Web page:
Today in Tudor history...
23 May 1430-Joan of Arc is Sold to English and Condemned to Die for Heresy
23 May 1533 - King Henry VIII and Catherine of Aragon's marriage declared null and void
23 May 1533-Charles V. to Ferdinand of Hungary.
I wrote on the 12th what I had learned about the marriage (l'esposement) of the king of England to Anne Boleyn. I have since received letters from my ambassador, by which you will see that the said marriage is accomplished, and that the King holds her as his wife and queen of England. Although the injury done to the Queen and Princess is extreme, and there is little hope of bringing Henry to reason, considering the delays and subterfuges used by him and the Pope, yet after careful consideration it has been thought best to persist in the demand for justice, as you will see by the copy of our despatches to Rome and England ; and that you also should send some one to Rome to urge the matter. I write also to the king of Portugal to do the like. * Barcelona, 23 May 1533.
23 May 1533-The Bailly of Troyes to Francis I.
The king of England desires him to suggest to Francis that he ought to inform the Germans about the interview with the Pope, lest they should suspect something would be arranged to their prejudice.
He has heard from his ambassador in France that Francis thinks that the late statute forbidding appeals to Rome in matrimonial cases may hinder the interview, and render it more difficult. He says he was forced to it by the unjust censures issued against him by the Pope, who has acted not like a judge or a party, but an enemy, as Norfolk will explain more fully. Sends a copy of grievances, which the King gave him. The archbishop of Canterbury is at work on the King's great affair, to decide whether the other queen is his wife or no. Expects the sentence in three days. Asked that it might be delayed till the Pope's arrival at Nice, which was refused ; and then that it might be kept secret until he had met the French king ; which the King said was impossible, for it must be published before the Queen's coronation, which will take place on Whitsunday. He does not wish the Pope to give a sentence, or do anything to cause discussion about the inheritance of the child of which the Queen is pregnant. He intends the child, if a son, to be the sole heir of the kingdom. The sentence of the archbishop of Canterbury must therefore precede any other that may be given by the Pope. He said also that it would be more honorable for the Pope to consent to the Archbishop's sentence than to give it himself, considering how he has acted.
Norfolk "ne s'y trouve moins empesché que moy," as he can show the French king when he sees him.
Fr. Headed : Copie d'une lettre escripte au Roy par M. le Bailly de Troyes, du 23 May 1533.
23 May 1533-Cranmer to Henry VIII.
Today, 23 May, I have given sentence in your great and weighty cause. I send a copy thereof by the bearer, Ric. Watkyns. As I was advertised by the letters of Mr. Thurlesbye, your chaplain, that it was your pleasure that I should cause your counsel to conceive a procuracy concerning the second marriage, I have sent the letters to them, and required them to act accordingly. I desire to know your pleasure concerning the second matrimony as soon as you and your counsel are perfectly resolved therein, for the time of the coronation is so near at hand that the matter requires good expedition. Dunstaple, 23 May.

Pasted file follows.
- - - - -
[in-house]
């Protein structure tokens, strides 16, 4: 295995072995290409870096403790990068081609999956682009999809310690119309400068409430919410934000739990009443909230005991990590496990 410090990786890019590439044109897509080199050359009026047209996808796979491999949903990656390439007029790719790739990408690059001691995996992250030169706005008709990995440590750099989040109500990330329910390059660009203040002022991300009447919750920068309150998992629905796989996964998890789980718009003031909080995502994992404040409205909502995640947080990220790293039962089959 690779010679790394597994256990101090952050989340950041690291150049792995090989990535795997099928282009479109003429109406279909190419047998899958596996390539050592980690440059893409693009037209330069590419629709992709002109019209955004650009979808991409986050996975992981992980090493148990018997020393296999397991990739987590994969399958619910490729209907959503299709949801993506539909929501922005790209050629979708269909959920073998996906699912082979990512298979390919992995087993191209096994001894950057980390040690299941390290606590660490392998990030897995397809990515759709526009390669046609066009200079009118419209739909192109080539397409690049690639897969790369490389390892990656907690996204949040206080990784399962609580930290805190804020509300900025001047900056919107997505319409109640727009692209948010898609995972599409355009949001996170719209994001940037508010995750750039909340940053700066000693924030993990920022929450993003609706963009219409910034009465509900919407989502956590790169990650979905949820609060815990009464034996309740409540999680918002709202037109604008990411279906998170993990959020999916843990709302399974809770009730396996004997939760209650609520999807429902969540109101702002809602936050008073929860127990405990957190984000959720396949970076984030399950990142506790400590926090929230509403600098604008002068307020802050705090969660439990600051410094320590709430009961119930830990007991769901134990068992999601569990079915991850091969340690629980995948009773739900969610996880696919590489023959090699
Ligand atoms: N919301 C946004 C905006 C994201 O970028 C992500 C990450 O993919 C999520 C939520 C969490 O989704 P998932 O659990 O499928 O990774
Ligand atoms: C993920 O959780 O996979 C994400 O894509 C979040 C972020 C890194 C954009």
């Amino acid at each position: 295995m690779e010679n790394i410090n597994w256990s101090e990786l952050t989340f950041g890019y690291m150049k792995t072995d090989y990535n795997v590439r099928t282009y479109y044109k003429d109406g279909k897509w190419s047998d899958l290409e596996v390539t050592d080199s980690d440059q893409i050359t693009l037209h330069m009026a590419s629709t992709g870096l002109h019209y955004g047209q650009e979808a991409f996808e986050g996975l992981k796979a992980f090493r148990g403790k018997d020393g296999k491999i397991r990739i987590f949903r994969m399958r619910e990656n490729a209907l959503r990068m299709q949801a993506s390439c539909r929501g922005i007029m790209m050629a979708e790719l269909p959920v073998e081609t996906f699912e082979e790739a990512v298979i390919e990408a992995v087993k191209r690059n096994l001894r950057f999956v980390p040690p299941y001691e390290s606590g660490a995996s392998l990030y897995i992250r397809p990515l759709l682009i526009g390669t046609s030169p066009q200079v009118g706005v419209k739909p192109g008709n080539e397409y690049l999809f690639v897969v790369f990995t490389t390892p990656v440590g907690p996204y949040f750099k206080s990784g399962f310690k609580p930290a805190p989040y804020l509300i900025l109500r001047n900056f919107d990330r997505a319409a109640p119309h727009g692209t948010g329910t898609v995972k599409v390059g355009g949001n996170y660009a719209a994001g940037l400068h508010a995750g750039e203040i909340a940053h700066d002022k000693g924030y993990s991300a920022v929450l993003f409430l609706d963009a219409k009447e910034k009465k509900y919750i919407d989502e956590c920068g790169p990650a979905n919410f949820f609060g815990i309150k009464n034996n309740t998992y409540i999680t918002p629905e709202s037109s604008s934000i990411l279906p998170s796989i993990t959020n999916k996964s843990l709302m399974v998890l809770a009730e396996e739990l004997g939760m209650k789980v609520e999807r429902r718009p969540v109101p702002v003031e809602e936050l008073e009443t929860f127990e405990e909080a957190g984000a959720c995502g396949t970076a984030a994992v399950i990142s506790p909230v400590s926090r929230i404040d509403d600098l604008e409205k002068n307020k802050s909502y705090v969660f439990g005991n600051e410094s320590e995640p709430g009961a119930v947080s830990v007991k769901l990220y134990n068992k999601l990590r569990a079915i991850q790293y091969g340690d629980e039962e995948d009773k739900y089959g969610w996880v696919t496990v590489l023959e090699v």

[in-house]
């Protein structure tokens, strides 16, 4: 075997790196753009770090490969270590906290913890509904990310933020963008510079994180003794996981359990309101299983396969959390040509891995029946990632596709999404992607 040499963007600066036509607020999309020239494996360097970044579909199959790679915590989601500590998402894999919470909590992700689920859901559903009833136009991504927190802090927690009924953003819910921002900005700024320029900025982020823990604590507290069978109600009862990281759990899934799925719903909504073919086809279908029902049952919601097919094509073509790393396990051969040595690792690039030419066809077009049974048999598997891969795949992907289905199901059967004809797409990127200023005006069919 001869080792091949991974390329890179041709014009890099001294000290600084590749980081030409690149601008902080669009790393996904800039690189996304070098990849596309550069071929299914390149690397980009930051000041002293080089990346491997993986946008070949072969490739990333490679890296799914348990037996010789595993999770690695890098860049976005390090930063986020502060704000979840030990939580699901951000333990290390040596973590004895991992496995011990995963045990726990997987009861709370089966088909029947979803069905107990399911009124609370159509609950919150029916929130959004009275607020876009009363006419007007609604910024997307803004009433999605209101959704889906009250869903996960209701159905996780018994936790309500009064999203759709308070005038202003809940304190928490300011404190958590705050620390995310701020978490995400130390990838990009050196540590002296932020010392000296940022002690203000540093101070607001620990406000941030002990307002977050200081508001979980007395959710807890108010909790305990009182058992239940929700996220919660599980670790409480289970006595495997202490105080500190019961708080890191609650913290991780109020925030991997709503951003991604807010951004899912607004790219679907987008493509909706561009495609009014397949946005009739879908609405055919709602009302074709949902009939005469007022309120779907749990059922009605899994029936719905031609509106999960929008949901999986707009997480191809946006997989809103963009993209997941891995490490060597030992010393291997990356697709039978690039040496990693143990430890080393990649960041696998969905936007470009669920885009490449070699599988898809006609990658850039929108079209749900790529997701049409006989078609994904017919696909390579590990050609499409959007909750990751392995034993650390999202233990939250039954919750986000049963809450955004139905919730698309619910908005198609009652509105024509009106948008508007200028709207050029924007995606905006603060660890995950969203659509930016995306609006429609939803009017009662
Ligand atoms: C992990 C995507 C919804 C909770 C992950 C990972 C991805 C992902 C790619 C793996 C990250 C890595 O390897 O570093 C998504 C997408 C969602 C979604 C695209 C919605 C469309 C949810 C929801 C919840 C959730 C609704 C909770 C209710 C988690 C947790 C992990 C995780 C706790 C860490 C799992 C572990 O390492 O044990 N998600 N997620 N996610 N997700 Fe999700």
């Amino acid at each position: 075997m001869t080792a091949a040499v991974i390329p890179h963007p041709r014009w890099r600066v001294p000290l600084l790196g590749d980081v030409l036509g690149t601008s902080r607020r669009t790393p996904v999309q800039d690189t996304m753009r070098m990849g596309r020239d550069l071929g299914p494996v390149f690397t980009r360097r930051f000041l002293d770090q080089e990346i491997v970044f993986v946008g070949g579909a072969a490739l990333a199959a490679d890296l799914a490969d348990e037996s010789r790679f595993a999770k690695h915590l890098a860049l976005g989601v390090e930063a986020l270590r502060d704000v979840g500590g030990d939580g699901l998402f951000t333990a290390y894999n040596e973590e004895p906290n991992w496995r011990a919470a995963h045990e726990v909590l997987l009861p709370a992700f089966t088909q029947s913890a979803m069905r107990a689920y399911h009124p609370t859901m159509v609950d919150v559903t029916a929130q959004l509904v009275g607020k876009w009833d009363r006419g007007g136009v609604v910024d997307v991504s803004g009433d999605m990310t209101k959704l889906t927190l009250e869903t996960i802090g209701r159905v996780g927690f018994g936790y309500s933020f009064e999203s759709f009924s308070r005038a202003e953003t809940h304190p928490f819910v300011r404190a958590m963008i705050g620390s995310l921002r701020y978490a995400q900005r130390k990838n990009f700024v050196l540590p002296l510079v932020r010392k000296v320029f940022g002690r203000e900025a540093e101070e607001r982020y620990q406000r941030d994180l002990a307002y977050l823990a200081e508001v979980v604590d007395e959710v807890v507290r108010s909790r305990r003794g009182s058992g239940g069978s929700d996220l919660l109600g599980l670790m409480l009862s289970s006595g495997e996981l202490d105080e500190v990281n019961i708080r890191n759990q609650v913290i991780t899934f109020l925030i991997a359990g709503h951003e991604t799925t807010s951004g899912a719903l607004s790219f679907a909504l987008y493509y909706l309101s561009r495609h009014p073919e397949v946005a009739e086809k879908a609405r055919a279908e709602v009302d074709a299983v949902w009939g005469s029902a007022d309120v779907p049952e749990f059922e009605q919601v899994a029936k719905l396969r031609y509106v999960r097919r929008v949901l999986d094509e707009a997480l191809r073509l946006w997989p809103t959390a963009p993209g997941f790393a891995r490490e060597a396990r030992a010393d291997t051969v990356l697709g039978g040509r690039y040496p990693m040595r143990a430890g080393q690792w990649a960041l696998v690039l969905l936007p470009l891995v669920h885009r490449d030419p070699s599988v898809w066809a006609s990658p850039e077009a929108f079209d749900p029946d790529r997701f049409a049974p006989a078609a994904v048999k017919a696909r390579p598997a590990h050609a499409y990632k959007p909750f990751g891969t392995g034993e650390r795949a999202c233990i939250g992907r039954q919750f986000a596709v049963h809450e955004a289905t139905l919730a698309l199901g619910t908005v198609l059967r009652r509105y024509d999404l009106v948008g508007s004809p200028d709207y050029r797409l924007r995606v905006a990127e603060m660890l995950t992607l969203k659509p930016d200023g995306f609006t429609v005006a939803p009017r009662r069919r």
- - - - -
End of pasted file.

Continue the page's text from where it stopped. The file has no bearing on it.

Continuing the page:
23 May 1533-The Divorce.
Notification of the sentence of divorce between Hen. VIII. and Katharine of Arragon pronounced by archbishop Cranmer. Dated in the monastery of Dunstable, 23 May 1533. Present, Gervase prior of the said monastery, Simon Haynes, S.T.P., John Newman, M.A., and others.
The matrimony between the King and the lady Katharine being dissolved by sufficient authority, all pactions made for the same marriage are also dissolved and of none effect. That is, the jointure shall return again to the King's use, and the money paid to him by her friends shall be repaid to her.
The matrimony being dissolved, the lady Katharine shall return to the commodity and profits of the first matrimony, and the pactions of the same, made with prince Arthur, and shall enjoy the jointure assigned to her thereby, notwithstanding any quittance or renunciation made in the second pact. For as these renunciations were agreed unto for a sure trust and hope to enjoy the commodities and pactions of the second marriage, which now she cannot enjoy, unless without fault she should be deprived of both, equity and right restore her to the first. This, we think, by our poor learning, to be according both to canon and civil law, unless there are any other treaties and pactions which we have not seen.
For the more clear declaration hereof, we think that when a matrimony is dissolved, if there is no paction of a further bond, then by law the money paid by the woman or her friends shall be restored to her, and the jointure return to the man and his heirs. In this case there is an especial pact that she shall enjoy her jointure durante vita, so that the said jointure is due to her by the pact, and the money paid by her and her friends by the law.
23 May 1547 – Henry Grey, 3rd Marquess of Dorset, father of Lady Jane Grey, installed as a Knight of the Garter.
23 May 1554 - After two months of terror at the Tower of London Elizabeth was finally released on Saturday 19 May. However she was not given her freedom. She was placed under the equivalent of 'house arrest' at the Royal residence at Woodstock. Her 'jailor' was to be Sir Henry Bedingfield. imprisoned at Woodstock. Elizabeth had not expected to be released and was suspicious of the circumstances surrounding her release from the Tower.